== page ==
Agriculture
Treating peanut allergy bit by bit
Got Milk? How?
Seeds of the Future
Amphibians
Salamanders
Frogs and Toads
Poison Dart Frogs
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Vampire Bats on the Run
Cacophony Acoustics
G-Tunes with a Message
Behavior
Slumber by the numbers
How Much Babies Know
Giving Sharks Safe Homes
Birds
Hawks
Quails
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Chemistry and Materials
Sticking Around with Gecko Tape
Nanomagnets Corral Oil
Makeup Science
Computers
Small but WISE
Seen on the Science Fair Scene
Programming with Alice
Dinosaurs and Fossils
Dinosaurs Grow Up
Dino Flesh from Fossil Bone
A Really Big (but Extinct) Rodent
E Learning Jamaica
Results of GSAT are in schools this week
2014 GSAT Results for Jamaican Kids
E Learning in Jamaica WIN PRIZES and try our Fun Animated Games
Earth
Surf Watch
Ancient Heights
In Antarctica watch the heat (and your step)
Environment
Hazy with a Chance of Sunshine
When Fungi and Algae Marry
The Oily Gulf
Finding the Past
Of Lice and Old Clothes
A Long Trek to Asia
Preserving Ancient Warrior Paint
Fish
Marlin
Great White Shark
Carp
Food and Nutrition
Building a Food Pyramid
Moving Good Fats from Fish to Mice
How Super Are Superfruits?
GSAT English Rules
Subject and Verb Agreement
Problems with Prepositions
Who vs. That vs. Which
GSAT Exam Preparation Jamaica
42,000 students will sit for the GSAT Exam in two weeks
E Learning in Jamaica WIN PRIZES and try our Fun Animated Games
10 Common Mistakes When Preparing for the GSAT Math Test
GSAT Exams Jamaica Scholarships
GSAT Exam Preparation
GSAT stars reap scholarship glory
GSAT Scholarship
GSAT Mathematics
Math and our number sense: PassGSAT.com
It's a Math World for Animals
A Sweet Advance in Candy Packing
Human Body
Disease Detectives
Music in the Brain
Spit Power
Invertebrates
Leeches
Oysters
Insects
Mammals
Ponies
African Hyenas
Black Bear
Parents
Choosing a Preschool: What to Consider
The Surprising Meaning and Benefits of Nursery Rhymes
Raise a Lifelong Reader by Reading Aloud
Physics
Hold on to your stars, ladies and gentlemen
Extra Strings for New Sounds
Thinner Air, Less Splatter
Plants
Springing forward
Hungry bug seeks hot meal
Fastest Plant on Earth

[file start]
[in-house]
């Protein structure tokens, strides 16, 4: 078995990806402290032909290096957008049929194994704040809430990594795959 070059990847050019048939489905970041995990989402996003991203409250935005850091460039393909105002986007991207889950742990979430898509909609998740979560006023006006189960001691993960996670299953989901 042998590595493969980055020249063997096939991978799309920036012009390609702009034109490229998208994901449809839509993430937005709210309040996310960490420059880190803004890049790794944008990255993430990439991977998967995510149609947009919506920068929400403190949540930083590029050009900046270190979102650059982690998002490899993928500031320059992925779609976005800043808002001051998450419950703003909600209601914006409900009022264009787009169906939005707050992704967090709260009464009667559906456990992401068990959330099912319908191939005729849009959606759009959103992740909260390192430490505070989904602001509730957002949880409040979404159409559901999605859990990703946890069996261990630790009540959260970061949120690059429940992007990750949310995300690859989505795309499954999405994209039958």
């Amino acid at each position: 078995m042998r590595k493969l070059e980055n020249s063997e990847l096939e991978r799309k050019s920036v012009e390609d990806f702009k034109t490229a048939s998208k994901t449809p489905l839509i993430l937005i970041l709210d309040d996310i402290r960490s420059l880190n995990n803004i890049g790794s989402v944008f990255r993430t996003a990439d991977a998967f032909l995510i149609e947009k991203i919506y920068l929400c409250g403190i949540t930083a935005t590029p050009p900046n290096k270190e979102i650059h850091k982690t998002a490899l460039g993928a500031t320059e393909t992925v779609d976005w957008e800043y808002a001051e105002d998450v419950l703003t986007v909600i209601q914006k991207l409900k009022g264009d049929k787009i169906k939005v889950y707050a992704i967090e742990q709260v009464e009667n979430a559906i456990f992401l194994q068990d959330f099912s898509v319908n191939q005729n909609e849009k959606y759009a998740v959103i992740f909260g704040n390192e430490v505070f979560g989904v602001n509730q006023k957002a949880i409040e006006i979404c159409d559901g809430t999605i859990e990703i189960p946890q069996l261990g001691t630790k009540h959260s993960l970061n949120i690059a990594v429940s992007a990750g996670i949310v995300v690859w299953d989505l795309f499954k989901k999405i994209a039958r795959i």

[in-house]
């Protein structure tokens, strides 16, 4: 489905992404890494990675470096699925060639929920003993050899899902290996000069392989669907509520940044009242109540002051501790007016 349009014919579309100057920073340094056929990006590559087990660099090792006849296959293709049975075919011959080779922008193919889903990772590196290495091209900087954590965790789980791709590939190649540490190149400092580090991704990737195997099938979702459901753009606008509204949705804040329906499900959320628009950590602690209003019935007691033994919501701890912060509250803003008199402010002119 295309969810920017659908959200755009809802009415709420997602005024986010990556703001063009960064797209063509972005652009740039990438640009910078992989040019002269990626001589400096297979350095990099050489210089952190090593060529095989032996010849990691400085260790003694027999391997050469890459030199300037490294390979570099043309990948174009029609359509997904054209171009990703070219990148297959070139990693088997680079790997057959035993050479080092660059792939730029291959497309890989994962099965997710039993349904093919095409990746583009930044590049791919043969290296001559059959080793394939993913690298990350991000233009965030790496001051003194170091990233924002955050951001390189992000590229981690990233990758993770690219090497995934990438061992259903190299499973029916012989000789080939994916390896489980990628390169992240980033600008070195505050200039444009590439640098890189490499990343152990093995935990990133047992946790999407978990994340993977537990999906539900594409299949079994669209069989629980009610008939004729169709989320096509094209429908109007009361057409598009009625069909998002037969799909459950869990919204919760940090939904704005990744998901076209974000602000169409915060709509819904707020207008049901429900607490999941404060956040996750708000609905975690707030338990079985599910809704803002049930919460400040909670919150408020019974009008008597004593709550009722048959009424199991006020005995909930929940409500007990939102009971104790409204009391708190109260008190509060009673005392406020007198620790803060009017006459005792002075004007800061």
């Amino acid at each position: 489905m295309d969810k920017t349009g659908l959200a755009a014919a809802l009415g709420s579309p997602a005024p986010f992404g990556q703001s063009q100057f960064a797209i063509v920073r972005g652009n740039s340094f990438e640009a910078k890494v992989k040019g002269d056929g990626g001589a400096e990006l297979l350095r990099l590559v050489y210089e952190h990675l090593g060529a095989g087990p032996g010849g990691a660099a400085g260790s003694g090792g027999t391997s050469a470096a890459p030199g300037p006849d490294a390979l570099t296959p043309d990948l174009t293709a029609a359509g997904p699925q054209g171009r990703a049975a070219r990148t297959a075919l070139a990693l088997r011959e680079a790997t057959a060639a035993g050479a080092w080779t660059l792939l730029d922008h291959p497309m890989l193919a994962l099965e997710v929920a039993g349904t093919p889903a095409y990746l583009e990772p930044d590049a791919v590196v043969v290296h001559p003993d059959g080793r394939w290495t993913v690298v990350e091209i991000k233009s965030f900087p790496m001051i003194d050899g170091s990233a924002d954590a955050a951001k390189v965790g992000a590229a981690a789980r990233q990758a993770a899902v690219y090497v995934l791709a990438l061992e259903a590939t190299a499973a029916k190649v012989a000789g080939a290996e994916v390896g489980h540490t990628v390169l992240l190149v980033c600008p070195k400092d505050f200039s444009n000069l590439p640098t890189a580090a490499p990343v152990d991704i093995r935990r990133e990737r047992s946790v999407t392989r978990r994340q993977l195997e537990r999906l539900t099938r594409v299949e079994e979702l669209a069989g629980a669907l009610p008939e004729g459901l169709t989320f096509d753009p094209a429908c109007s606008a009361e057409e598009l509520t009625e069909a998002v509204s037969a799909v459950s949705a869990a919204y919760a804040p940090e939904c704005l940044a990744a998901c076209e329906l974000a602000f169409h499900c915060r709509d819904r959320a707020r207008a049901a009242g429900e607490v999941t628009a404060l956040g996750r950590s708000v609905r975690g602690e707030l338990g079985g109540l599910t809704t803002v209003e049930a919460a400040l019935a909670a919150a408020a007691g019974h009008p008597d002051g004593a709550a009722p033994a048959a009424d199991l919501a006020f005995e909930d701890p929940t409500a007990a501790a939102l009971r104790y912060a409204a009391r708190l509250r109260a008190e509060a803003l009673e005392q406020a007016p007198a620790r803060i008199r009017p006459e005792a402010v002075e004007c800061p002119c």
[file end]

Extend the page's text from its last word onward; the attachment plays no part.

Reptiles
Box Turtles
Lizards
Rattlesnakes
Space and Astronomy
Wrong-way planets do gymnastics
World of Three Suns
Unveiling Titan
Technology and Engineering
Riding Sunlight
Are Propellers Fin-ished?
Model Plane Flies the Atlantic
The Parts of Speech
Countable and Uncountable Nouns
Adjectives and Adverbs
Problems with Prepositions
Transportation
Morphing a Wing to Save Fuel
Middle school science adventures
Reach for the Sky
Weather
Science loses out when ice caps melt
Earth's Poles in Peril
Polar Ice Feels the Heat
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The Down Side of Keeping Clean

Wash your hands. Brush your teeth. Scrub the toilet. Do the dishes. Being clean is supposed to keep us healthy by destroying bacteria that make us sick. But our meticulous attention to cleanliness might have a down side. New research suggests that the chemicals we use to clean and disinfect could be damaging the environment by killing off algae at the base of the food chain. Over the past decade, the war against bacteria has been escalating. From dish soap to toothpaste, cleaning products have become increasingly deadly to the tiny troublemakers. After getting dumped down the drain, those household chemicals usually go straight through the sewer system and into lakes and streams, ignored by wastewater treatment plants. Curious about the environmental effects of all that chemical runoff, environmental scientist Brittan A. Wilson of the University of Kansas in Lawrence and colleagues collected algae from a Kansas stream. In the lab, the scientists doused the algae with three common household chemicals in concentrations comparable to levels often found in American streams. The number of species of algae and overall growth of algae dropped in samples treated with the chemicals, but not in untreated samples, the researchers report. Those results may be alarming, but they shouldn't be a complete surprise. "It's stupid to think that chemicals that keep toothpaste safe from bacteria won't have an effect at the other end of the sewer pipe," says ecologist Stanley I. Dodson of the University of Wisconsin-Madison. What is surprising is that even low concentrations of the chemicals can have a big effect.E. Sohn

The Down Side of Keeping Clean
The Down Side of Keeping Clean








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